A Fairbanks health care worker was treated for a “probable” serious allergic reaction on Thursday after she received the COVID-19 vaccine, according to the Foundation Health Partners care system.
Additionally, on Friday evening, Providence Alaska reported that two caregivers who received the COVID-19 vaccine experienced non-life-threatening, mild reactions.
In total, five Alaskans have experienced adverse reactions this week after receiving the vaccine. Two Bartlett Regional Hospital employees in Juneau experienced reactions after the vaccine, one serious and one mild.
Providence Alaska spokesman Mikal Canfield said that due to privacy laws, they could not provide additional information. Butthe three other health workers who experienced reactions to the vaccine all are doing well. None are still hospitalized, and the three workers have recommended that others continue to receive the vaccination — which is expected to be one of the most important tools in ending the pandemic, officials say.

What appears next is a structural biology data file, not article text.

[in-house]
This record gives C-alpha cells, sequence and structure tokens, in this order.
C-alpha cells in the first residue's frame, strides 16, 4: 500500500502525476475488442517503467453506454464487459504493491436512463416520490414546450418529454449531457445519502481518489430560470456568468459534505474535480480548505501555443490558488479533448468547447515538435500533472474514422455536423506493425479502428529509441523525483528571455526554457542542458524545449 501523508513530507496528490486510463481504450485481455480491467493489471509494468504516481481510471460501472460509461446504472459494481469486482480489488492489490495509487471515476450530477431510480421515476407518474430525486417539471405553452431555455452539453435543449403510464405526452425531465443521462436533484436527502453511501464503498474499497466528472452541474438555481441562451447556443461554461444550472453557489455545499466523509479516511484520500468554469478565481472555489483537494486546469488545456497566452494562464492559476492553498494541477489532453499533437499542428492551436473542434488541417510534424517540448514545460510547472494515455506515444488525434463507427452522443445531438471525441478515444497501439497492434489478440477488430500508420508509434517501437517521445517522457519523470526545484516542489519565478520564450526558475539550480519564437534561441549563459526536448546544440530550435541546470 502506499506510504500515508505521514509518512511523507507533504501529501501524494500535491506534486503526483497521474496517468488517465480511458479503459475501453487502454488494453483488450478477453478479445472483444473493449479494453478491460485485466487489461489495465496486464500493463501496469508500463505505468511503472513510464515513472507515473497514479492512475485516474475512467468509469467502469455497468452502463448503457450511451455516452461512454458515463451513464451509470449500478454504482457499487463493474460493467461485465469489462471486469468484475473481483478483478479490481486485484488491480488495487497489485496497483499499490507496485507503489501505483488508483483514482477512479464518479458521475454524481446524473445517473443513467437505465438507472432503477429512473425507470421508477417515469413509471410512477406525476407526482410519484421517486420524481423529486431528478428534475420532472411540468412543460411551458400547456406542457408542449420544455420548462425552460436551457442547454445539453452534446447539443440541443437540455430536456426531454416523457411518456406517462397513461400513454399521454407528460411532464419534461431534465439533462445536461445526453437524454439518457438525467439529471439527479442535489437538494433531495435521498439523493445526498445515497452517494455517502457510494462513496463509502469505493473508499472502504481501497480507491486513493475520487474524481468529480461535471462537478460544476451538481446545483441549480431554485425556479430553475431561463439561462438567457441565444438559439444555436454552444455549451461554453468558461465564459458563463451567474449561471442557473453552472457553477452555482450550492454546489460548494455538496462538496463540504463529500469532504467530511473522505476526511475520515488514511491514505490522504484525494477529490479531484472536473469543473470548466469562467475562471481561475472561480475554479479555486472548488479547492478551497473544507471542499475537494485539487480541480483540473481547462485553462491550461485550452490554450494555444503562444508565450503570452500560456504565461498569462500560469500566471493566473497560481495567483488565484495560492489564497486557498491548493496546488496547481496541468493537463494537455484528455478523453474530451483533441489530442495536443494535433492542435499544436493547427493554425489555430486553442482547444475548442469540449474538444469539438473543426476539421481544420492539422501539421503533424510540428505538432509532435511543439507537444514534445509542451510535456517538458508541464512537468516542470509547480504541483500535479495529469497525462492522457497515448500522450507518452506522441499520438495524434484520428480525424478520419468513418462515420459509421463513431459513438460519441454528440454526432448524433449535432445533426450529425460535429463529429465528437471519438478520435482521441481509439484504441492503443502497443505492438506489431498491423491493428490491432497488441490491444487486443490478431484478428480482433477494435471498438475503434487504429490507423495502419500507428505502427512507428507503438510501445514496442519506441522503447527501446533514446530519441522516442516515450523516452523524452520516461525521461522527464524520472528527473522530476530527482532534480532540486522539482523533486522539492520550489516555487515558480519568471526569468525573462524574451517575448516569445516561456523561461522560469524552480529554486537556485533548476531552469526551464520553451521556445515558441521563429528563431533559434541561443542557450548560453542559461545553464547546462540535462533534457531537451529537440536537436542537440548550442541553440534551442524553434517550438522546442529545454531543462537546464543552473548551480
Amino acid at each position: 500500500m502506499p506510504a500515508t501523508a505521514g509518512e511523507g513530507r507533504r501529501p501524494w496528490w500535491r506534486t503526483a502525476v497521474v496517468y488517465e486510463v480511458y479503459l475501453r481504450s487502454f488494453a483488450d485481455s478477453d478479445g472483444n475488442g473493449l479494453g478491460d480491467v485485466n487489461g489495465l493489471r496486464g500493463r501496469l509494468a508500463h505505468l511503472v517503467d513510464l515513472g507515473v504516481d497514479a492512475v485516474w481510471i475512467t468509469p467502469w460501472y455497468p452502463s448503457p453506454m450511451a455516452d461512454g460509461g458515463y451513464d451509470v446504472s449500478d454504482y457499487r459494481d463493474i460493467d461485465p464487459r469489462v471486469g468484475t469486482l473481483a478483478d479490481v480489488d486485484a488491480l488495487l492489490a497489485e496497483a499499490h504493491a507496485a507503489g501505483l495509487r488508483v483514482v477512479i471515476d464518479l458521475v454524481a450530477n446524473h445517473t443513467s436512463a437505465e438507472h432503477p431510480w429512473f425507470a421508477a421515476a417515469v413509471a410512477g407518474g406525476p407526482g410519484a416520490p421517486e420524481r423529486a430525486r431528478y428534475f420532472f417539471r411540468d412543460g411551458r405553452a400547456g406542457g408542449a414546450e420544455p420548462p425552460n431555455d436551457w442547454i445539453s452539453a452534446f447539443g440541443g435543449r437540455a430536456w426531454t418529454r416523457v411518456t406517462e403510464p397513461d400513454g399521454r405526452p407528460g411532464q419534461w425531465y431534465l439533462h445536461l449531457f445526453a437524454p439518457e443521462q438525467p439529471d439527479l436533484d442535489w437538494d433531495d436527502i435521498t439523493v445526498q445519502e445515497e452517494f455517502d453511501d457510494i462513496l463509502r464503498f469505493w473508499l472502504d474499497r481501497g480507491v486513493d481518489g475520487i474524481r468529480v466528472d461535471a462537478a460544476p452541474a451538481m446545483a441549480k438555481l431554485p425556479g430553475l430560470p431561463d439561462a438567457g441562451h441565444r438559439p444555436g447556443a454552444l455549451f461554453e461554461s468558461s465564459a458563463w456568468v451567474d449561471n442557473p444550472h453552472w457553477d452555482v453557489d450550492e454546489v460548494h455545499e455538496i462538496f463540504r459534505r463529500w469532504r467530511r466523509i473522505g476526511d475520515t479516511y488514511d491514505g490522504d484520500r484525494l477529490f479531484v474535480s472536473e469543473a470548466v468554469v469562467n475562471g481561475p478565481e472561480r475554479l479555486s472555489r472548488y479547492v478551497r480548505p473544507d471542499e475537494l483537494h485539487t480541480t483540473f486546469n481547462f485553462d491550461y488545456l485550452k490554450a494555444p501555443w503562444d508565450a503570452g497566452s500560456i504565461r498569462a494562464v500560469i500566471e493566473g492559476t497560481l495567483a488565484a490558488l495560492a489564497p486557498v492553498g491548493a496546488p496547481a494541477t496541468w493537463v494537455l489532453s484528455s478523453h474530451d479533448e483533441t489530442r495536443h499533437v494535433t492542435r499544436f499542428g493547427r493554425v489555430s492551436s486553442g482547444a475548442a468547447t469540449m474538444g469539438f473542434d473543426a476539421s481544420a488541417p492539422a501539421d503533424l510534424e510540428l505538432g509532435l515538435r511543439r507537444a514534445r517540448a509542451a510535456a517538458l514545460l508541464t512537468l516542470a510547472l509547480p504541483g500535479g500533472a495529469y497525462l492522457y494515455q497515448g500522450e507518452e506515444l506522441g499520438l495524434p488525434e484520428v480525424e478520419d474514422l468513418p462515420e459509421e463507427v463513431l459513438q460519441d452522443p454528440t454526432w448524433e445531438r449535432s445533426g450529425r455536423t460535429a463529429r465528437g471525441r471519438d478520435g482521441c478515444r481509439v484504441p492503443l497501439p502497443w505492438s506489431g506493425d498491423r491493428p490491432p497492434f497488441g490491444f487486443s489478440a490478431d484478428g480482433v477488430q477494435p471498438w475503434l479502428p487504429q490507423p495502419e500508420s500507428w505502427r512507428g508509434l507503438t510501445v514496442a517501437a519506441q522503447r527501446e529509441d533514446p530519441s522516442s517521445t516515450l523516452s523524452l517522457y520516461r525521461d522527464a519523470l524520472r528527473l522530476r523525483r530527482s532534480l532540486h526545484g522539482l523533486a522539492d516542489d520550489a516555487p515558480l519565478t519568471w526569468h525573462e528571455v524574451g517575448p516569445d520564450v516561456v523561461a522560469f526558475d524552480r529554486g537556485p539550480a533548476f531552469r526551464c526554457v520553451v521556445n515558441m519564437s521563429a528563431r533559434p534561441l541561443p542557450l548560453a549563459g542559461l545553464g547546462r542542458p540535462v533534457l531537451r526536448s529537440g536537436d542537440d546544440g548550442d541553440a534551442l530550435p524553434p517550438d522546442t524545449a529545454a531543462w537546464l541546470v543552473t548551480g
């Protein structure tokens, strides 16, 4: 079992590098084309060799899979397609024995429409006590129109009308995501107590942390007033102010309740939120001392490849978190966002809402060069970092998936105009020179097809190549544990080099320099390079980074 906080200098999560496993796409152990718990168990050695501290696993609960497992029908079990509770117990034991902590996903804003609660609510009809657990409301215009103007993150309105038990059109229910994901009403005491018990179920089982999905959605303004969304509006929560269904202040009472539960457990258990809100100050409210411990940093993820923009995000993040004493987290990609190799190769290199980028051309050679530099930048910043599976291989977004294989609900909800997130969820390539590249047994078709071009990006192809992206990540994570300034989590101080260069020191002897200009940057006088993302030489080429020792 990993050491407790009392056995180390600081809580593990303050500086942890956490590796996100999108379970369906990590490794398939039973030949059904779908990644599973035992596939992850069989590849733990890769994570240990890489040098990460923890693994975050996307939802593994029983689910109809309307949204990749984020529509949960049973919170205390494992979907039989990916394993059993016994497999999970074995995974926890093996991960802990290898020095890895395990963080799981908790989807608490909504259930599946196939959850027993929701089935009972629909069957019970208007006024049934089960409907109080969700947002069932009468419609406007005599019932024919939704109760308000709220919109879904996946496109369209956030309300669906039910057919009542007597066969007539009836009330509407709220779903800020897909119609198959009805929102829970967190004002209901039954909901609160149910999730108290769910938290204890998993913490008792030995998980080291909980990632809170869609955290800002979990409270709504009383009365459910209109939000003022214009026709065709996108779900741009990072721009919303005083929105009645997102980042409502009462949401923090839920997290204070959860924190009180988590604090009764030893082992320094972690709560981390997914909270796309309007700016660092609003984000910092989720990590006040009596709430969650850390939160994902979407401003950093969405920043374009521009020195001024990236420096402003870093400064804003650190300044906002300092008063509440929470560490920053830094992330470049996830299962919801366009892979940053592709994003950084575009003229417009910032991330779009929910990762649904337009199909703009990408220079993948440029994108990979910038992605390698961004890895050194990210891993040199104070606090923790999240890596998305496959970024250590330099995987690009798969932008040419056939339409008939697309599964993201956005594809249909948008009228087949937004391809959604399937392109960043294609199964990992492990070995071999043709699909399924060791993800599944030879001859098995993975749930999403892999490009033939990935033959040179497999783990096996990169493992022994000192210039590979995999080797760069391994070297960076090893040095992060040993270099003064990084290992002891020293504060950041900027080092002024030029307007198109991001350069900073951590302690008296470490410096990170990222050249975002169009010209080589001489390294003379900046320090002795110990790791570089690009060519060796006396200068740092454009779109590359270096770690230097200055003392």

The Fairbanks worker started to show what hospital officials described as “traditional anaphylactic symptoms,” including tongue swelling, voice hoarseness and difficulty breathing, roughly 10 minutes after getting vaccinated, Foundation Health Partners spokeswoman Kelly Atlee wrote in an emailed statement Friday morning.
She was taken to the Fairbanks Memorial Hospital emergency department and treated with epinephrine before being discharged six hours later. The worker does not have a history of allergies, but did have a reaction to a bee sting that was not confirmed as an allergic reaction, Atlee said. Thursday was the first anaphylactic event that the worker experienced.